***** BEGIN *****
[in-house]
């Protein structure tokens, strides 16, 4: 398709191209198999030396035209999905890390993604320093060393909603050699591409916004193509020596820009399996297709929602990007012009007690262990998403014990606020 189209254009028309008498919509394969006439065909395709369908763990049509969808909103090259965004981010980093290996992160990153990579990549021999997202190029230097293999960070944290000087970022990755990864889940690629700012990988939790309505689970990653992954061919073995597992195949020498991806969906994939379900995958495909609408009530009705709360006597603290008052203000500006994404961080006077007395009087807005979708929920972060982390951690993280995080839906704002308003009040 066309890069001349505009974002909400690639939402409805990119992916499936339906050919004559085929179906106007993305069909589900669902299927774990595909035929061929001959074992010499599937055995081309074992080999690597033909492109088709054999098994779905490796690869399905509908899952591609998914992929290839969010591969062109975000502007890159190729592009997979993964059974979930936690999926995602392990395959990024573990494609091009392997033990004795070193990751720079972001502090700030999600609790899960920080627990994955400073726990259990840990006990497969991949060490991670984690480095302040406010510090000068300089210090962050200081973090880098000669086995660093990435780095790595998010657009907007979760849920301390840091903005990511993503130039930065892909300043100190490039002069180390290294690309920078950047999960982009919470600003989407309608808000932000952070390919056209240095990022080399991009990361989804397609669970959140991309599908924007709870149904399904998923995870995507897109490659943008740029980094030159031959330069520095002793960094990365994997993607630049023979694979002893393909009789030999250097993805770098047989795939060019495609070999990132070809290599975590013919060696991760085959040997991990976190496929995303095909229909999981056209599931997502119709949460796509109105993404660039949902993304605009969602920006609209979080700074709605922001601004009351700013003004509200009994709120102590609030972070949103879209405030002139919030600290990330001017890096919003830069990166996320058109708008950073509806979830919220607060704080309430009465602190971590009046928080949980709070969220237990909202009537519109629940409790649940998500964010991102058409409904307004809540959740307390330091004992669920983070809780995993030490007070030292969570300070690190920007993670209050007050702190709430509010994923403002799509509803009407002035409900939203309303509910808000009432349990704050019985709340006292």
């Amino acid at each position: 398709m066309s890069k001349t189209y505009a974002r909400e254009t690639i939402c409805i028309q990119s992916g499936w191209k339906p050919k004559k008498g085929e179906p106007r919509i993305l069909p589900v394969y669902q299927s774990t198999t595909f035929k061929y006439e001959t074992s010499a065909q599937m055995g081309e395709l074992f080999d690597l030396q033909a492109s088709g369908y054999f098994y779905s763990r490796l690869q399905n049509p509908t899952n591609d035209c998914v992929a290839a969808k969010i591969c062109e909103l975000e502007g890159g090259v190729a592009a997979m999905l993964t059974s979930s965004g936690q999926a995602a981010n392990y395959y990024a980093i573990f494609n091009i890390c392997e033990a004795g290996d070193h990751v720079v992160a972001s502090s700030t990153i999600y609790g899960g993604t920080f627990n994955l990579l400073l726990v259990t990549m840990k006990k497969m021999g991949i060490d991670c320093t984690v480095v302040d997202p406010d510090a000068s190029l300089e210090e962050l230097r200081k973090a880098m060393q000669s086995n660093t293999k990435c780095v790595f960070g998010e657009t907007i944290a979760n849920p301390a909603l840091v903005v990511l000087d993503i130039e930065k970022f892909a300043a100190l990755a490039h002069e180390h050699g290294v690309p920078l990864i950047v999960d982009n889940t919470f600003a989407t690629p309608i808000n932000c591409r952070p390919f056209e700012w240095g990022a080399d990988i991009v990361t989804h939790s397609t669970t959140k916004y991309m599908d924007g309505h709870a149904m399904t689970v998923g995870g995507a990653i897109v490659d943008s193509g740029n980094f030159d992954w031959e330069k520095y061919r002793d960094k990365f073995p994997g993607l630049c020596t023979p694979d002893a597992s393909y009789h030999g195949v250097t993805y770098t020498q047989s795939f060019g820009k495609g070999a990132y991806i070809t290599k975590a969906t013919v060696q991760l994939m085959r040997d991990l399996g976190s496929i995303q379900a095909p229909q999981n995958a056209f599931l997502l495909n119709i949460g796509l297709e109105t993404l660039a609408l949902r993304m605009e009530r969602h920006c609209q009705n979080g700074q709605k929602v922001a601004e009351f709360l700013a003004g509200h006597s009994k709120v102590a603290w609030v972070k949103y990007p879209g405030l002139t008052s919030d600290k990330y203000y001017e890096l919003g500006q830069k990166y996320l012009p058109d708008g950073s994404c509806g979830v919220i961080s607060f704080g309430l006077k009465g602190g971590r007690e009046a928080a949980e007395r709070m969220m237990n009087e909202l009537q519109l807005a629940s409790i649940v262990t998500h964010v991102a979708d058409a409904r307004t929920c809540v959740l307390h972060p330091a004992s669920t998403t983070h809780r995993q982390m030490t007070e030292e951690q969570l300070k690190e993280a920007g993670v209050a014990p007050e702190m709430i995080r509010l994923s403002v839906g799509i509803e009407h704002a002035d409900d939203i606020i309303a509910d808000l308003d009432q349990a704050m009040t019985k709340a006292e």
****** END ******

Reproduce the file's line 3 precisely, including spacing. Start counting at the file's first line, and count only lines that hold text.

């Amino acid at each position: 398709m066309s890069k001349t189209y505009a974002r909400e254009t690639i939402c409805i028309q990119s992916g499936w191209k339906p050919k004559k008498g085929e179906p106007r919509i993305l069909p589900v394969y669902q299927s774990t198999t595909f035929k061929y006439e001959t074992s010499a065909q599937m055995g081309e395709l074992f080999d690597l030396q033909a492109s088709g369908y054999f098994y779905s763990r490796l690869q399905n049509p509908t899952n591609d035209c998914v992929a290839a969808k969010i591969c062109e909103l975000e502007g890159g090259v190729a592009a997979m999905l993964t059974s979930s965004g936690q999926a995602a981010n392990y395959y990024a980093i573990f494609n091009i890390c392997e033990a004795g290996d070193h990751v720079v992160a972001s502090s700030t990153i999600y609790g899960g993604t920080f627990n994955l990579l400073l726990v259990t990549m840990k006990k497969m021999g991949i060490d991670c320093t984690v480095v302040d997202p406010d510090a000068s190029l300089e210090e962050l230097r200081k973090a880098m060393q000669s086995n660093t293999k990435c780095v790595f960070g998010e657009t907007i944290a979760n849920p301390a909603l840091v903005v990511l000087d993503i130039e930065k970022f892909a300043a100190l990755a490039h002069e180390h050699g290294v690309p920078l990864i950047v999960d982009n889940t919470f600003a989407t690629p309608i808000n932000c591409r952070p390919f056209e700012w240095g990022a080399d990988i991009v990361t989804h939790s397609t669970t959140k916004y991309m599908d924007g309505h709870a149904m399904t689970v998923g995870g995507a990653i897109v490659d943008s193509g740029n980094f030159d992954w031959e330069k520095y061919r002793d960094k990365f073995p994997g993607l630049c020596t023979p694979d002893a597992s393909y009789h030999g195949v250097t993805y770098t020498q047989s795939f060019g820009k495609g070999a990132y991806i070809t290599k975590a969906t013919v060696q991760l994939m085959r040997d991990l399996g976190s496929i995303q379900a095909p229909q999981n995958a056209f599931l997502l495909n119709i949460g796509l297709e109105t993404l660039a609408l949902r993304m605009e009530r969602h920006c609209q009705n979080g700074q709605k929602v922001a601004e009351f709360l700013a003004g509200h006597s009994k709120v102590a603290w609030v972070k949103y990007p879209g405030l002139t008052s919030d600290k990330y203000y001017e890096l919003g500006q830069k990166y996320l012009p058109d708008g950073s994404c509806g979830v919220i961080s607060f704080g309430l006077k009465g602190g971590r007690e009046a928080a949980e007395r709070m969220m237990n009087e909202l009537q519109l807005a629940s409790i649940v262990t998500h964010v991102a979708d058409a409904r307004t929920c809540v959740l307390h972060p330091a004992s669920t998403t983070h809780r995993q982390m030490t007070e030292e951690q969570l300070k690190e993280a920007g993670v209050a014990p007050e702190m709430i995080r509010l994923s403002v839906g799509i509803e009407h704002a002035d409900d939203i606020i309303a509910d808000l308003d009432q349990a704050m009040t019985k709340a006292e």